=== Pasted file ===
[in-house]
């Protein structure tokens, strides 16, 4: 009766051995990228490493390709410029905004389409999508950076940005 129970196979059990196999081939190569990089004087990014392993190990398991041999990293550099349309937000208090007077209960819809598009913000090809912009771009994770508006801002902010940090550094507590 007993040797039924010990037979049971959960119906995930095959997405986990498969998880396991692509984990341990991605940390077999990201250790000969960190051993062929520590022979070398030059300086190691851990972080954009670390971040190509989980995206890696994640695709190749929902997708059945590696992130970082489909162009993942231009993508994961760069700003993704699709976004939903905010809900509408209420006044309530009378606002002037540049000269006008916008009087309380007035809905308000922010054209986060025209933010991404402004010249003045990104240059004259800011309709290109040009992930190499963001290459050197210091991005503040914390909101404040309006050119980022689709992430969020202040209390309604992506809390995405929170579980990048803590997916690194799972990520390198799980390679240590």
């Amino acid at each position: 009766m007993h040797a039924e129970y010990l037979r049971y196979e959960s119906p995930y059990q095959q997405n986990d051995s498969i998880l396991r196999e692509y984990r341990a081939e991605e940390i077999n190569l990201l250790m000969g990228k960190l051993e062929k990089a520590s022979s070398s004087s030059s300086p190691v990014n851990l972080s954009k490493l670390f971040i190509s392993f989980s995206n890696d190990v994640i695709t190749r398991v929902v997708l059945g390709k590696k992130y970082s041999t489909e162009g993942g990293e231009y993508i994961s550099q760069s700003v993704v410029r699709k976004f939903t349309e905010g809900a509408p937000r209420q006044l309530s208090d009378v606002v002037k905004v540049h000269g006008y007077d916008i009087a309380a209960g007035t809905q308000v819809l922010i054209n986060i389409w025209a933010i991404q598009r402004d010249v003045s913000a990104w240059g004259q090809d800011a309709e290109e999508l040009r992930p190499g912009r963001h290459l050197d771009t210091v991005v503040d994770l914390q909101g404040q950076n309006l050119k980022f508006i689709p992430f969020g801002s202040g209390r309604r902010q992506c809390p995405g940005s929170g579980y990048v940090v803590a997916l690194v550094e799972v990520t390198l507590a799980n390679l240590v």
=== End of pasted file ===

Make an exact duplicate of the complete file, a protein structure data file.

[in-house]
């Protein structure tokens, strides 16, 4: 009766051995990228490493390709410029905004389409999508950076940005 129970196979059990196999081939190569990089004087990014392993190990398991041999990293550099349309937000208090007077209960819809598009913000090809912009771009994770508006801002902010940090550094507590 007993040797039924010990037979049971959960119906995930095959997405986990498969998880396991692509984990341990991605940390077999990201250790000969960190051993062929520590022979070398030059300086190691851990972080954009670390971040190509989980995206890696994640695709190749929902997708059945590696992130970082489909162009993942231009993508994961760069700003993704699709976004939903905010809900509408209420006044309530009378606002002037540049000269006008916008009087309380007035809905308000922010054209986060025209933010991404402004010249003045990104240059004259800011309709290109040009992930190499963001290459050197210091991005503040914390909101404040309006050119980022689709992430969020202040209390309604992506809390995405929170579980990048803590997916690194799972990520390198799980390679240590």
């Amino acid at each position: 009766m007993h040797a039924e129970y010990l037979r049971y196979e959960s119906p995930y059990q095959q997405n986990d051995s498969i998880l396991r196999e692509y984990r341990a081939e991605e940390i077999n190569l990201l250790m000969g990228k960190l051993e062929k990089a520590s022979s070398s004087s030059s300086p190691v990014n851990l972080s954009k490493l670390f971040i190509s392993f989980s995206n890696d190990v994640i695709t190749r398991v929902v997708l059945g390709k590696k992130y970082s041999t489909e162009g993942g990293e231009y993508i994961s550099q760069s700003v993704v410029r699709k976004f939903t349309e905010g809900a509408p937000r209420q006044l309530s208090d009378v606002v002037k905004v540049h000269g006008y007077d916008i009087a309380a209960g007035t809905q308000v819809l922010i054209n986060i389409w025209a933010i991404q598009r402004d010249v003045s913000a990104w240059g004259q090809d800011a309709e290109e999508l040009r992930p190499g912009r963001h290459l050197d771009t210091v991005v503040d994770l914390q909101g404040q950076n309006l050119k980022f508006i689709p992430f969020g801002s202040g209390r309604r902010q992506c809390p995405g940005s929170g579980y990048v940090v803590a997916l690194v550094e799972v990520t390198l507590a799980n390679l240590v």